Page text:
The light system gray defined by Apple Guidelines for iOS12 (and used by the default color scheme of the UI controls), is defined as #EFEFF4 (HSB(240,2,96)). It means that the hue is a little bit blue. The new guidelines (iOS13), also use the same Hue/Sat combination but with more variations for the Brightness.

I'll like to learn why Apple designers choose to do that. I imagine that the intention was to change the overall UI tone (like the Glaze painting technique). But I wonder if there is any additional information about that

Why blue? It looks better to the eye or to the iPhone color profile? Or it was a decision to make it look better with space gray color of the iPhone/iPad?

  • I'm just guessing her: I have noticed that people (my clients) have a tendency to like images with a golden/orange tint more than images with cooler/blue tones. I guess it's because it gives associations to sunshine/warmth. Having a slightly blue background on everything will make all images seem a tiny bit warmer in comparison which might attract consumers?
    – Wolff
    Jun 6, 2019 at 20:47
  • 4
    I'd guess the opposite reason: typical viewing of the phone or iPad will be in either sunlight (3-5K kelvin colour temp or above) or in artificial light, much of which has a slight orange cast - by slightly blueing the UI, they renomalise and make their UI seem cleaner white - least, that'd be my guess. Jun 6, 2019 at 20:54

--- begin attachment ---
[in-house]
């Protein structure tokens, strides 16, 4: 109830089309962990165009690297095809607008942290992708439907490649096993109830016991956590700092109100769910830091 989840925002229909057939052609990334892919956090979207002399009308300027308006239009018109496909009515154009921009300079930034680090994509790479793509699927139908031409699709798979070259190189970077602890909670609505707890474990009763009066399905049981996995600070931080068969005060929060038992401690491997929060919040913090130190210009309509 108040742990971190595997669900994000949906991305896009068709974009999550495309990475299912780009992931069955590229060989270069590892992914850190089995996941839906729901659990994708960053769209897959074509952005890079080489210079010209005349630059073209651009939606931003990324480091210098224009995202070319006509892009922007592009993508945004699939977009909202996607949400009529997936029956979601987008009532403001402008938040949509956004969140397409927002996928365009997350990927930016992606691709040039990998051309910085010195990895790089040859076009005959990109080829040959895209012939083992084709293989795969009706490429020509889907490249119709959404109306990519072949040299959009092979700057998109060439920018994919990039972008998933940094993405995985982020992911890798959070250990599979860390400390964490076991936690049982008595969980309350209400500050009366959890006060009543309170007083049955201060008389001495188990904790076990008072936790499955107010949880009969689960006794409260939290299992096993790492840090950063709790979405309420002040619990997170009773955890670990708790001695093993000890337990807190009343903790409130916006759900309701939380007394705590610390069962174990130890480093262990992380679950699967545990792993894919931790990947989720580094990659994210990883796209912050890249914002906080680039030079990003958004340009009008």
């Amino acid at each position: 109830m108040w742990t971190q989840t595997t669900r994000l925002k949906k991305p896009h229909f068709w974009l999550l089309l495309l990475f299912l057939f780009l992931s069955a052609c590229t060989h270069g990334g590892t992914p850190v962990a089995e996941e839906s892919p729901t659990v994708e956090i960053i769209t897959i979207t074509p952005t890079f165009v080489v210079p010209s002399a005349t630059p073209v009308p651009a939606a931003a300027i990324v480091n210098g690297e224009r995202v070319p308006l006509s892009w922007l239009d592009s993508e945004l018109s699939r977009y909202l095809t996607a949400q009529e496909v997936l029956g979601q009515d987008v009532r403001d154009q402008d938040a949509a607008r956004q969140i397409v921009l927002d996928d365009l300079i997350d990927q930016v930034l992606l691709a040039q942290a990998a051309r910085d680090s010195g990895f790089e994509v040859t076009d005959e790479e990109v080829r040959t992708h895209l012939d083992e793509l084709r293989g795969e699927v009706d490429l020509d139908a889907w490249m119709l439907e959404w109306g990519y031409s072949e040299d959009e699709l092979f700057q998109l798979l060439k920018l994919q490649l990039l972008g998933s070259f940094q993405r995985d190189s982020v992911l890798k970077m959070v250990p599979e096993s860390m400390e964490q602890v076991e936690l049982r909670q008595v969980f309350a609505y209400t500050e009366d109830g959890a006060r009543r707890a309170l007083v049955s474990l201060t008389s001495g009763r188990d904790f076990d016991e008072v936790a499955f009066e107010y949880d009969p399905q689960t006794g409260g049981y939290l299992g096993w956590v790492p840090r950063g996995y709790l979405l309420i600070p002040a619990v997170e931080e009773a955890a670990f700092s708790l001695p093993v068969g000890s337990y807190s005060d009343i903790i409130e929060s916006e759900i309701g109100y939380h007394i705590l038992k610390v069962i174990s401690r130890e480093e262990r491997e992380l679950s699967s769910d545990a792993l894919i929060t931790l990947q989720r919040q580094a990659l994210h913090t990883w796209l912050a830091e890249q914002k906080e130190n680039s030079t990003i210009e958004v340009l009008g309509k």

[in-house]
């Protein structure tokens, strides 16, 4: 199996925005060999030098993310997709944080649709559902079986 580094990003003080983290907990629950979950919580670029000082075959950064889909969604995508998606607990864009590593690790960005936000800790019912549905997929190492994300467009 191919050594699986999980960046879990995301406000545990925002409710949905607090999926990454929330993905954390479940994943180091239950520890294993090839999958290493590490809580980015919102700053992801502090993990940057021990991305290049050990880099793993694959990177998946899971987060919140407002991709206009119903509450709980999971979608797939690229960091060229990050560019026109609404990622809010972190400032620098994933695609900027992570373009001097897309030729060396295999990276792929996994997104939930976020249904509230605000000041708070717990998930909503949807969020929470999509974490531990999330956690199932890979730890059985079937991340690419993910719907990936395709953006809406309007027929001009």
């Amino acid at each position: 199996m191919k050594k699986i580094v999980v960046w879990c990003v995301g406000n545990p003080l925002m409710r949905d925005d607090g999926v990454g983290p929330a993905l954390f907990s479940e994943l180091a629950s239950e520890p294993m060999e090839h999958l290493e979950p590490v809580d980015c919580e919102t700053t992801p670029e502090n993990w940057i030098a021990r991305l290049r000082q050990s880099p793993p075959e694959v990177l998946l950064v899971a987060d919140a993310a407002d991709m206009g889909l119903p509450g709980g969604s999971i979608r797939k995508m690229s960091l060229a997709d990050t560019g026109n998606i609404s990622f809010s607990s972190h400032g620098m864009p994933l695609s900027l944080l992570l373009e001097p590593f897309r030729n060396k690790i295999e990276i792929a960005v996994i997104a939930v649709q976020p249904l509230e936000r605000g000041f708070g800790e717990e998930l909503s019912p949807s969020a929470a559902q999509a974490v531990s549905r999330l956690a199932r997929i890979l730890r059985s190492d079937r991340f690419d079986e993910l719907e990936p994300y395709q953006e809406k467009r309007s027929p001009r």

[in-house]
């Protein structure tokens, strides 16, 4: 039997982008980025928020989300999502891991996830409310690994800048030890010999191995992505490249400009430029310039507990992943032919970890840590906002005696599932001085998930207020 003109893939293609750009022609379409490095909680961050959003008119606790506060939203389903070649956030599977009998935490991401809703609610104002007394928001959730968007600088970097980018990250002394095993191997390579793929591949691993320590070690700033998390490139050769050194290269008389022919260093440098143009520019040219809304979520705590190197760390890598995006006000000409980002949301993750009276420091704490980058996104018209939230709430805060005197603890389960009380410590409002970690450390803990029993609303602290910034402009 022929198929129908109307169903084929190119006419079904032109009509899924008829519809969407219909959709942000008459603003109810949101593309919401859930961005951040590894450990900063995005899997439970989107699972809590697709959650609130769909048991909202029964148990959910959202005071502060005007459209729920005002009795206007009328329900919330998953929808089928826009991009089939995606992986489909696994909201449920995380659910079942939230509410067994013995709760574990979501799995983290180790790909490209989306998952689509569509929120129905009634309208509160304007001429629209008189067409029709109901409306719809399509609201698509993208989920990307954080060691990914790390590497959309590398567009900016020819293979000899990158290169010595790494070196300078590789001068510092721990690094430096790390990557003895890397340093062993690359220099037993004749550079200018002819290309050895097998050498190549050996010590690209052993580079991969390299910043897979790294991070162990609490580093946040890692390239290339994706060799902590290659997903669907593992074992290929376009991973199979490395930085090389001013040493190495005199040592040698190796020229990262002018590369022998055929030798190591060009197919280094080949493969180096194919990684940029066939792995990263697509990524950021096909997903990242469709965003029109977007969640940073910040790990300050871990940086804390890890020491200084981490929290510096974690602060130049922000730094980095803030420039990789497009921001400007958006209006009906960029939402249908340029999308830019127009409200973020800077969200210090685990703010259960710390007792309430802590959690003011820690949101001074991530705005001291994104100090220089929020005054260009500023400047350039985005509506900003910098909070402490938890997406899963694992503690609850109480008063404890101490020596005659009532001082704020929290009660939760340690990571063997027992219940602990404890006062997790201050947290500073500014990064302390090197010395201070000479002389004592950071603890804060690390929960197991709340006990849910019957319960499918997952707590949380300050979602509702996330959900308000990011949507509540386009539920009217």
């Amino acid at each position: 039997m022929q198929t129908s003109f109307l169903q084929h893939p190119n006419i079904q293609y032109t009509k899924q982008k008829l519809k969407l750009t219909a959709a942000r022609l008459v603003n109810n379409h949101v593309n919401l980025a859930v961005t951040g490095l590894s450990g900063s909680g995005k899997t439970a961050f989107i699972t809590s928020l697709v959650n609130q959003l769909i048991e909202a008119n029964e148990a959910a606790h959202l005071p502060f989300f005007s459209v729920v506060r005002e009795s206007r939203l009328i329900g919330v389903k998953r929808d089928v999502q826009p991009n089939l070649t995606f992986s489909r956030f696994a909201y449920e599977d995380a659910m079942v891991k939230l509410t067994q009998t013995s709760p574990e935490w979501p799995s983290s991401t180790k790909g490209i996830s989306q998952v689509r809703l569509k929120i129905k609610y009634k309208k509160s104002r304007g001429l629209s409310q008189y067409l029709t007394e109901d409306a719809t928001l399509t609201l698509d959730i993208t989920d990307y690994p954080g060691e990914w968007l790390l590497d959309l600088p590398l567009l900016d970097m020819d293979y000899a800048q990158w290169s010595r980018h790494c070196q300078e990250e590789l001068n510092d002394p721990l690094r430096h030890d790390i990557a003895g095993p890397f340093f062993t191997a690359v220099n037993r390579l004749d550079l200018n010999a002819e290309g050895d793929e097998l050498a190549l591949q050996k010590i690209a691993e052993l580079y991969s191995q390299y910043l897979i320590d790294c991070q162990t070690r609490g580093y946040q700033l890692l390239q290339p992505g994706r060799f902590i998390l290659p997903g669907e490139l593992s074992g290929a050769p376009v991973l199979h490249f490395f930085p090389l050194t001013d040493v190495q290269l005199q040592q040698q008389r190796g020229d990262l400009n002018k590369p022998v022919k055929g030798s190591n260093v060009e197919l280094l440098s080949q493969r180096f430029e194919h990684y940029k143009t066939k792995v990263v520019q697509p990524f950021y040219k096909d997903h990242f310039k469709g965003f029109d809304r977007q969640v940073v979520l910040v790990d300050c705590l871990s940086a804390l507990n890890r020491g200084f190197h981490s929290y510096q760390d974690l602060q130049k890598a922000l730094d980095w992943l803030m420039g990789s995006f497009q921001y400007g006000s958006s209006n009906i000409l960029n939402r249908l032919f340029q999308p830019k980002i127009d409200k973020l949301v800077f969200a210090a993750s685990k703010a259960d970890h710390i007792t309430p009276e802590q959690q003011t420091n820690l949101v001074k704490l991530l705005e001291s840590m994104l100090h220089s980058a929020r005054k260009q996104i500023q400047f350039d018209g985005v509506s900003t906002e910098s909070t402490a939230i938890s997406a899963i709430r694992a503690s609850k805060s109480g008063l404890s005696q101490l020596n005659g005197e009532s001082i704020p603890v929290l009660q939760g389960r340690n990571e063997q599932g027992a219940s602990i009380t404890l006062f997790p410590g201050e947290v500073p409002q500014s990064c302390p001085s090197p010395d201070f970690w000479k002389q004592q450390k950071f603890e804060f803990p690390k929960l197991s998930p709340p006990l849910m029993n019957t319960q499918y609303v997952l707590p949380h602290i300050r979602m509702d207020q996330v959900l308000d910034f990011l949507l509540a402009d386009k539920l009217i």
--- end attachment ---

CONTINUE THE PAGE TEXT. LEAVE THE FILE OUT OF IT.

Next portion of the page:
• 1
    Excellent guess @GerardFalla I'd suspect, if there is a technical reason you may be very close to the mark.
    – Scott
    Jun 6, 2019 at 21:05
  • 1
    I follow you @GerardFalla. It sounds plausible. I'm just wondering (still guessing here): If you only see Apple UI it might not matter much whether it's completely neutral because your eyes will quickly adapt and believe that the gray you are seeing is in fact neutral - no matter if it's slightly orange or slightly blue. But content from other sources (which doesn't have that slightly blue Apple correction) will look warmer in comparison. So the UI might look more neutral, but it will force other content to look more orange. Or am I totally wrong here?
    – Wolff
    Jun 6, 2019 at 21:22
  • 3
    A paper salesman once told me that neutral color is a social construct, as well as a ambient light construct. So people living higher latitudes equate blesih tints with clean and white, while people closer to the equator like orange sometimes brownish whites and grays more. But also if you pik the whitiest paper in your portfolio before flying form 60th parallel to equator you will find that its not whitest paper at the equator.
    – joojaa
    Jun 7, 2019 at 9:23


Your Answer

By clicking “Post Your Answer”, you agree to our terms of service and acknowledge that you have read and understand our privacy policy and code of conduct.

Browse other questions tagged or ask your own question.